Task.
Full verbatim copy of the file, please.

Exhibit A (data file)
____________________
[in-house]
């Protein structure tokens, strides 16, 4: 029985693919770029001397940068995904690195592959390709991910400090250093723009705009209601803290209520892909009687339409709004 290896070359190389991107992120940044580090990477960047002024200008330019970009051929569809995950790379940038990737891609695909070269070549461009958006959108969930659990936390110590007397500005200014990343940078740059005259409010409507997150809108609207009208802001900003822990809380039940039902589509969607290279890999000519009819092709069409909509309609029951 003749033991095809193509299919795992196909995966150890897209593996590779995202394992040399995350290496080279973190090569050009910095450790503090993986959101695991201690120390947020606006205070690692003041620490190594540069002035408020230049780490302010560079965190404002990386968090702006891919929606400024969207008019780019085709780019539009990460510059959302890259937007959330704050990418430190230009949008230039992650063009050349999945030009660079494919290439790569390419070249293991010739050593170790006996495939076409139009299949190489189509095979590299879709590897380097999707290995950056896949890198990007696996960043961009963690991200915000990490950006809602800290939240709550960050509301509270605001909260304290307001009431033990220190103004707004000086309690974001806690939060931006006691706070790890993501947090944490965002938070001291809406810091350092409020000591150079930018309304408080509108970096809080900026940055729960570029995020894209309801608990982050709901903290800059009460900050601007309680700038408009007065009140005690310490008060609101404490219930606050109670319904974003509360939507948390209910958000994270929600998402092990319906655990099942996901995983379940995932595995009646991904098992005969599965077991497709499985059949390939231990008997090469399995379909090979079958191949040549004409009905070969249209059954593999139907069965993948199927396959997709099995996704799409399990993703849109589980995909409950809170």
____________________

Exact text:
[in-house]
């Protein structure tokens, strides 16, 4: 029985693919770029001397940068995904690195592959390709991910400090250093723009705009209601803290209520892909009687339409709004 290896070359190389991107992120940044580090990477960047002024200008330019970009051929569809995950790379940038990737891609695909070269070549461009958006959108969930659990936390110590007397500005200014990343940078740059005259409010409507997150809108609207009208802001900003822990809380039940039902589509969607290279890999000519009819092709069409909509309609029951 003749033991095809193509299919795992196909995966150890897209593996590779995202394992040399995350290496080279973190090569050009910095450790503090993986959101695991201690120390947020606006205070690692003041620490190594540069002035408020230049780490302010560079965190404002990386968090702006891919929606400024969207008019780019085709780019539009990460510059959302890259937007959330704050990418430190230009949008230039992650063009050349999945030009660079494919290439790569390419070249293991010739050593170790006996495939076409139009299949190489189509095979590299879709590897380097999707290995950056896949890198990007696996960043961009963690991200915000990490950006809602800290939240709550960050509301509270605001909260304290307001009431033990220190103004707004000086309690974001806690939060931006006691706070790890993501947090944490965002938070001291809406810091350092409020000591150079930018309304408080509108970096809080900026940055729960570029995020894209309801608990982050709901903290800059009460900050601007309680700038408009007065009140005690310490008060609101404490219930606050109670319904974003509360939507948390209910958000994270929600998402092990319906655990099942996901995983379940995932595995009646991904098992005969599965077991497709499985059949390939231990008997090469399995379909090979079958191949040549004409009905070969249209059954593999139907069965993948199927396959997709099995996704799409399990993703849109589980995909409950809170």